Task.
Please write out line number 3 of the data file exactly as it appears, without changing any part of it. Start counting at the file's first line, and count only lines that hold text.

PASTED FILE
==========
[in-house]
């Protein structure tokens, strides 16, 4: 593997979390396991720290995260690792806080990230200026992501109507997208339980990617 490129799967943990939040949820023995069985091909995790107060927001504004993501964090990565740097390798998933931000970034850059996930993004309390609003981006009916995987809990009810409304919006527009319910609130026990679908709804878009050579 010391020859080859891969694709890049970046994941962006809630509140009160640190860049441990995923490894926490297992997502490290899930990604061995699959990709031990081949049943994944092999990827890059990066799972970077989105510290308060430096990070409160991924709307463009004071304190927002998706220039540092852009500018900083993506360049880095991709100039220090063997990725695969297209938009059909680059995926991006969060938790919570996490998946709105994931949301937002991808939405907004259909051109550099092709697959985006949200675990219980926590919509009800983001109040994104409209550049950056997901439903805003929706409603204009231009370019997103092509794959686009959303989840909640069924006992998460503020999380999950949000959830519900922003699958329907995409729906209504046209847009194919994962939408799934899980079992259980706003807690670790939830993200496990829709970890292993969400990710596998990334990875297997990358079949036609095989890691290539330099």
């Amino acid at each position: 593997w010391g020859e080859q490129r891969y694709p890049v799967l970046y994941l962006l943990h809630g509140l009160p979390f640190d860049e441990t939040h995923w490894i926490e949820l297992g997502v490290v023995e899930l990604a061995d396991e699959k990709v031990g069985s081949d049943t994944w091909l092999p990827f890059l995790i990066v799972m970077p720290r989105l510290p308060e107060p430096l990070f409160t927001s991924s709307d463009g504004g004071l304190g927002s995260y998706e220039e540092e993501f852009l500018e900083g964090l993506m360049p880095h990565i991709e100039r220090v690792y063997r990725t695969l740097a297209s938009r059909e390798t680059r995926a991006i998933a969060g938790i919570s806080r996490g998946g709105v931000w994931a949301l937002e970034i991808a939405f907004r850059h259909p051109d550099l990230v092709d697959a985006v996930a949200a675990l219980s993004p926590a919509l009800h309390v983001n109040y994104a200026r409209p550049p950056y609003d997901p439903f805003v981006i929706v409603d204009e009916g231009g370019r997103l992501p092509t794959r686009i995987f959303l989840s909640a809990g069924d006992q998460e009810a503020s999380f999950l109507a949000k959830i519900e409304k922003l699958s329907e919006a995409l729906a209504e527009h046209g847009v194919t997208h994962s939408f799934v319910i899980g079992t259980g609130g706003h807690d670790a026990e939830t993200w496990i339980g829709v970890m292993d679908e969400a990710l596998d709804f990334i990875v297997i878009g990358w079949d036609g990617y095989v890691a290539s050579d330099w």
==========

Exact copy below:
């Amino acid at each position: 593997w010391g020859e080859q490129r891969y694709p890049v799967l970046y994941l962006l943990h809630g509140l009160p979390f640190d860049e441990t939040h995923w490894i926490e949820l297992g997502v490290v023995e899930l990604a061995d396991e699959k990709v031990g069985s081949d049943t994944w091909l092999p990827f890059l995790i990066v799972m970077p720290r989105l510290p308060e107060p430096l990070f409160t927001s991924s709307d463009g504004g004071l304190g927002s995260y998706e220039e540092e993501f852009l500018e900083g964090l993506m360049p880095h990565i991709e100039r220090v690792y063997r990725t695969l740097a297209s938009r059909e390798t680059r995926a991006i998933a969060g938790i919570s806080r996490g998946g709105v931000w994931a949301l937002e970034i991808a939405f907004r850059h259909p051109d550099l990230v092709d697959a985006v996930a949200a675990l219980s993004p926590a919509l009800h309390v983001n109040y994104a200026r409209p550049p950056y609003d997901p439903f805003v981006i929706v409603d204009e009916g231009g370019r997103l992501p092509t794959r686009i995987f959303l989840s909640a809990g069924d006992q998460e009810a503020s999380f999950l109507a949000k959830i519900e409304k922003l699958s329907e919006a995409l729906a209504e527009h046209g847009v194919t997208h994962s939408f799934v319910i899980g079992t259980g609130g706003h807690d670790a026990e939830t993200w496990i339980g829709v970890m292993d679908e969400a990710l596998d709804f990334i990875v297997i878009g990358w079949d036609g990617y095989v890691a290539s050579d330099w």